The Special Education Partnership for the Amicable Resolution of Conflict (SPARC) mediation program was formally created in 1997 to comply with Individuals with Disabilities Education Act (IDEA) regulations. It has grown from focused solely on program offering mediation to parties who file due-process (DP) requests to a multi-pronged program that also offers non-due-process (NDP) mediation, Individualized Education Program (IEP) meeting facilitation and a variety of special-education trainings for parents, mentors, advocates, and educators. The objective of the combined components of the SPARC project is to address conflicts between home and school at the earliest possible stage. These services are accessed by Delaware parents and school and district personnel to resolve disputes over special-education services and placement.
For more information, contact the Conflict Resolution Program at 302-831-8158.
from National Information Center for Children and Youth with Disabilities (NICHCY)
“IDEA is our nation's special education law. IDEA stands for Individuals with Disabilities Education Act.
“The IDEA was originally enacted by Congress in 1975 to make sure that children with disabilities had the opportunity to receive a free appropriate public education, just like other children. The law has been revised many times over the years. The most recent amendments were passed by Congress in December 2004--yes, that recently! So, in some sense, the law is very new, even as it has a long, detailed, and powerful history.
“IDEA guides how states and school districts provide special education and related services to more than six million eligible children with disabilities.”
from the Special Education Mediation for Families and Schools - SPARC brochure, CRP, IPA, University of Delaware
“Mediation is a voluntary process designed to help people solve their problems together in a safe, productive, neutral environment. It seeks to create win-win results by giving everyone involved a chance to shape the solution.”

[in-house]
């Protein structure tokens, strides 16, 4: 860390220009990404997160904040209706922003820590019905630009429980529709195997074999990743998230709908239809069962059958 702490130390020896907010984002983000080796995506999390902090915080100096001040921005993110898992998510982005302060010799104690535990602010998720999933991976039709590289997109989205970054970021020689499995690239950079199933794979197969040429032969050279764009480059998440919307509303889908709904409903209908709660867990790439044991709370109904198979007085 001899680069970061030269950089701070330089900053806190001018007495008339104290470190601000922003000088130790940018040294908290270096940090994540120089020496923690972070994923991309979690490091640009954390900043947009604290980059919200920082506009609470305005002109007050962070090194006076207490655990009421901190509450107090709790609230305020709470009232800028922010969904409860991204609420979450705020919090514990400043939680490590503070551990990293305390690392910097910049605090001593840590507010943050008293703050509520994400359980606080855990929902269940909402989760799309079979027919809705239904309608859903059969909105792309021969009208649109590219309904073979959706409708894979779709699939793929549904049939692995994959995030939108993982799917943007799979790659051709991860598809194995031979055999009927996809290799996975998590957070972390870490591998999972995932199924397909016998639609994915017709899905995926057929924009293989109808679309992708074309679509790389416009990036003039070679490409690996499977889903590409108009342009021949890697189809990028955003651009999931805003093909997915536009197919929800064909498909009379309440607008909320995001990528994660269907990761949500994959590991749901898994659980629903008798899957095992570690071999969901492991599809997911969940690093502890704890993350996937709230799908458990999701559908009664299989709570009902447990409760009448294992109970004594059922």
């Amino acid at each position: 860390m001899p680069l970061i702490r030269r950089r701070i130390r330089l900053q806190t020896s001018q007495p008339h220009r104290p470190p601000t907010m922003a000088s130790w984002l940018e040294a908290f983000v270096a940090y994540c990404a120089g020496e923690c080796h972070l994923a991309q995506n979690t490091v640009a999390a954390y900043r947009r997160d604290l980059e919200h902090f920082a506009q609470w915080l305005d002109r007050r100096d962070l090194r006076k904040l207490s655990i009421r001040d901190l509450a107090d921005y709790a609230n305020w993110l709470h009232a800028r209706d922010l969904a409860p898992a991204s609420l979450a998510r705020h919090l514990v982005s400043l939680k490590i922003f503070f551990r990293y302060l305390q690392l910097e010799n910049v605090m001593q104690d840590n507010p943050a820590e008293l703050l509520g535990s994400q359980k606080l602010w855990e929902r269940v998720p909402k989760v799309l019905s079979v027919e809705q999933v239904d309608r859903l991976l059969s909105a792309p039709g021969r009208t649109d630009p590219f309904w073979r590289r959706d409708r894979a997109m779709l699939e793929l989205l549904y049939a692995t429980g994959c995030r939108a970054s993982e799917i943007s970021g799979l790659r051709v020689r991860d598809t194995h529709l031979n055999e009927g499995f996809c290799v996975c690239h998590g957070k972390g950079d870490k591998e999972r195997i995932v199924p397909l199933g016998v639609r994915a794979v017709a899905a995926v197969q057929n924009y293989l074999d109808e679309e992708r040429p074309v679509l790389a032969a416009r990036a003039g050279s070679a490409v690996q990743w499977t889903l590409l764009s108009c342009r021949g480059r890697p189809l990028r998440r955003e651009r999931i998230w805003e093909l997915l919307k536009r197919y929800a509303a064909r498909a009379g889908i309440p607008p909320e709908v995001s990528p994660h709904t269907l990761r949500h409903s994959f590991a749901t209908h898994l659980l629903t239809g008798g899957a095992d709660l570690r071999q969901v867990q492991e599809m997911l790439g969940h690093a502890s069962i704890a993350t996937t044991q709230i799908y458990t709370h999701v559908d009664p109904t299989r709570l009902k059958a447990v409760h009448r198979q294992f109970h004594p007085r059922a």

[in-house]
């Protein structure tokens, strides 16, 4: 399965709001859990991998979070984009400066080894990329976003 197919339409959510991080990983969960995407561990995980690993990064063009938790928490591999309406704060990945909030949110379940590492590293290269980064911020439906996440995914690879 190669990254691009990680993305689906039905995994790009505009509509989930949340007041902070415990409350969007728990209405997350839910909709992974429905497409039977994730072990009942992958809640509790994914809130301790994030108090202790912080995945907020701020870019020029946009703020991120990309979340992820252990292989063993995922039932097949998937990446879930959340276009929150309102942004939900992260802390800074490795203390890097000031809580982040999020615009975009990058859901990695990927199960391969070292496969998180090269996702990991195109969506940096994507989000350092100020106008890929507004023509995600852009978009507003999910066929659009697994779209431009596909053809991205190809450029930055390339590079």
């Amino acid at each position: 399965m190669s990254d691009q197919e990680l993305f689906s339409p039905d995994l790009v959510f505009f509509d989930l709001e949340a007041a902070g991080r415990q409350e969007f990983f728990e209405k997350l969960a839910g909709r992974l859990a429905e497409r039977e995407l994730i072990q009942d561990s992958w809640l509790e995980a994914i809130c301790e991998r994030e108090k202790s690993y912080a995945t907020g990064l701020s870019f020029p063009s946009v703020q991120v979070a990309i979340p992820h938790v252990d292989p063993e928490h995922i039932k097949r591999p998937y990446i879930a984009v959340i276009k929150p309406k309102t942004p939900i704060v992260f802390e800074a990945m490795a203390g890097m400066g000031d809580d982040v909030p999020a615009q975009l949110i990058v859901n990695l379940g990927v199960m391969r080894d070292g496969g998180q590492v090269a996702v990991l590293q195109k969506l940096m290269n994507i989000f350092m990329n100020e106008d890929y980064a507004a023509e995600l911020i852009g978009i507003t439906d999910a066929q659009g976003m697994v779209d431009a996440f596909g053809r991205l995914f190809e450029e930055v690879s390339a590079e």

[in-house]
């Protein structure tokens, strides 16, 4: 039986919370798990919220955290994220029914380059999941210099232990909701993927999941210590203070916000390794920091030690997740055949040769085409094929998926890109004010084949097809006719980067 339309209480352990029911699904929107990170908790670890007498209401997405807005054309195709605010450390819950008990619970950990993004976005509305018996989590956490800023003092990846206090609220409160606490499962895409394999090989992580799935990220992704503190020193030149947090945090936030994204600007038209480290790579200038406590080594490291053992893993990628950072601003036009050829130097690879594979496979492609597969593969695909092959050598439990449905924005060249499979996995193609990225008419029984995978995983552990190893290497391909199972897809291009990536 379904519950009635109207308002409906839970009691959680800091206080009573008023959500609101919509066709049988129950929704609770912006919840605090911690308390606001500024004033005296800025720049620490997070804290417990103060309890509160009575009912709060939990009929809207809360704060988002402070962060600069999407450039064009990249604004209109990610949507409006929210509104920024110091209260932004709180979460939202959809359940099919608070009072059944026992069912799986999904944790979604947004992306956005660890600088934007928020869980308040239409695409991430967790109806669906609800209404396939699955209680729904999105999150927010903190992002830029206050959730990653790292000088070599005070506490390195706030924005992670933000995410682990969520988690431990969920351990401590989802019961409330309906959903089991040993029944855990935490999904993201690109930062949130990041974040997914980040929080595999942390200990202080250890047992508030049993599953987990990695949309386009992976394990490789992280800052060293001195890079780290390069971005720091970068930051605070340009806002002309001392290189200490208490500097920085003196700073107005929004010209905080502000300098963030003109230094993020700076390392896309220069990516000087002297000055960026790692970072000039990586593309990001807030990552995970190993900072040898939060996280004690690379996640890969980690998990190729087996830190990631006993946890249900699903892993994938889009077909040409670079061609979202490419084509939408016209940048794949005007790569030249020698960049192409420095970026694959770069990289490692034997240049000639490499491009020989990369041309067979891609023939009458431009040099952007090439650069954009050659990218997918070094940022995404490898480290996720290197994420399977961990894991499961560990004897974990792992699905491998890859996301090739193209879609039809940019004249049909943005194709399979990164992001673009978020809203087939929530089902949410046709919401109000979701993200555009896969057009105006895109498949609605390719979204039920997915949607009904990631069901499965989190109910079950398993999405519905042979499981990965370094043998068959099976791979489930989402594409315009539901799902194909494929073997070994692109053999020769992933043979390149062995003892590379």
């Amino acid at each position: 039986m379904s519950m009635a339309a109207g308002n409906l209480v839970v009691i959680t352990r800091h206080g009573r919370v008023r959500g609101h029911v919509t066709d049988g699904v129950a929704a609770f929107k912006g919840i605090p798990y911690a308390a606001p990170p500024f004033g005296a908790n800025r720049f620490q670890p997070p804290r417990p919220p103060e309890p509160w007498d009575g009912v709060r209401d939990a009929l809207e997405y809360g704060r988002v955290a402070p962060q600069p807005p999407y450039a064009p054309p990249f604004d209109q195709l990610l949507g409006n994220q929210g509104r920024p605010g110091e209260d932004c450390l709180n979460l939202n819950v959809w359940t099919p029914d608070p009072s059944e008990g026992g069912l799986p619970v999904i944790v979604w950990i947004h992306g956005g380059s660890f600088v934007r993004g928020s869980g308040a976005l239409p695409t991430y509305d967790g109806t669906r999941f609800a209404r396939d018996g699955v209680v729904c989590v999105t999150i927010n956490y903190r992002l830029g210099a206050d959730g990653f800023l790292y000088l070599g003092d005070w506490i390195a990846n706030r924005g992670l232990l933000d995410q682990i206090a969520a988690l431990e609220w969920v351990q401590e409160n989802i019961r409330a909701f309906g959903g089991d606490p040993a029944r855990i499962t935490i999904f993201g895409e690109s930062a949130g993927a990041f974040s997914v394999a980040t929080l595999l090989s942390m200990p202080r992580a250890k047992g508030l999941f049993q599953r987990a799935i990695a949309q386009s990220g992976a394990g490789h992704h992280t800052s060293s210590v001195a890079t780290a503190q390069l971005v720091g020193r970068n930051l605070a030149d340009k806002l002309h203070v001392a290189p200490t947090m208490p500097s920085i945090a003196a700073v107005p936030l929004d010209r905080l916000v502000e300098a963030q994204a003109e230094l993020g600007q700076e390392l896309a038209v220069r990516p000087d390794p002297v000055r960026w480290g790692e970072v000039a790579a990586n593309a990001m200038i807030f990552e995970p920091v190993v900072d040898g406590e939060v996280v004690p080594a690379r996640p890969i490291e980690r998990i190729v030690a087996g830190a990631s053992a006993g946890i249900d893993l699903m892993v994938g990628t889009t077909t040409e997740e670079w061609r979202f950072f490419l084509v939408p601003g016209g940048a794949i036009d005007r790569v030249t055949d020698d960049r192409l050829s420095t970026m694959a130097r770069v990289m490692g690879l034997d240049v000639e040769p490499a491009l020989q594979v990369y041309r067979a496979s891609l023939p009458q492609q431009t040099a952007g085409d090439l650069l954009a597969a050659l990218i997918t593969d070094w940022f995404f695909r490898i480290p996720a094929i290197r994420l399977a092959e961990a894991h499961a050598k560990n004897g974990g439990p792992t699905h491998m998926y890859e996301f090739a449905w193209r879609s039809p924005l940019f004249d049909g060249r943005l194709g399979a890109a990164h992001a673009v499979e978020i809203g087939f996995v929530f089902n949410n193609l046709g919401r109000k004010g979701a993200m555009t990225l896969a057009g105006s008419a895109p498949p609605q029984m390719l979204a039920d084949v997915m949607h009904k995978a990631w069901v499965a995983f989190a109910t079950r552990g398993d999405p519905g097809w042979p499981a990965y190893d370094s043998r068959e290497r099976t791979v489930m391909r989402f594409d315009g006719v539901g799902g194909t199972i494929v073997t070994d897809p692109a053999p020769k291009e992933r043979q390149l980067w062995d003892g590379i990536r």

from the Technical Assistance Alliance for Parent Centers, 2001
“Protects the right of parents to have input into their child’s educational program and to take steps to resolve disagreements. When parents and school districts disagree with one another, they may ask for an impartial hearing to resolve issues. An impartial due process hearing is a meeting between parents and the school district. Each side presents its position and a hearing officer [Delaware has a hearing panel of three persons] decides what the appropriate educational program is, based on the requirements in law.”
from Delaware Department of Education (DDOE), Notice of Procedural Safeguards
“The [Delaware] Department [of Education] has established a voluntary mediation system through the Conflict Resolution Program at the University of Delaware. The Department may also offer mediation in circumstances other than when a due process hearing has been requested.”
For more information see www.doe.k12.de.us or call 302-735-4210.
from Facilitated IEP Meetings: An Emerging Practice, Consortium for Appropriate Dispute Resolution in Special Education (CADRE)
“A facilitator helps keep members of the IEP team focused on the development of the IEP while addressing conflicts and disagreements that may arise during the meeting. At the meeting, the facilitator will use communication skills that create an environment in which the IEP team members can listen to each member’s point of view and work together to complete the development of a high quality IEP.”
A variety of trainings and coaching activities for parents, mentors, advocates and educators have been developed and offered over the past ten years. The training topic areas include communication, conflict resolution, problem-solving, dealing with difficult dynamics, effective IEP meeting strategies, and how to facilitate IEP meetings. These trainings are not offered on a continual basis but are available upon request.
For more information, contact Fran Fletcher by e-mail or 302-831-8158.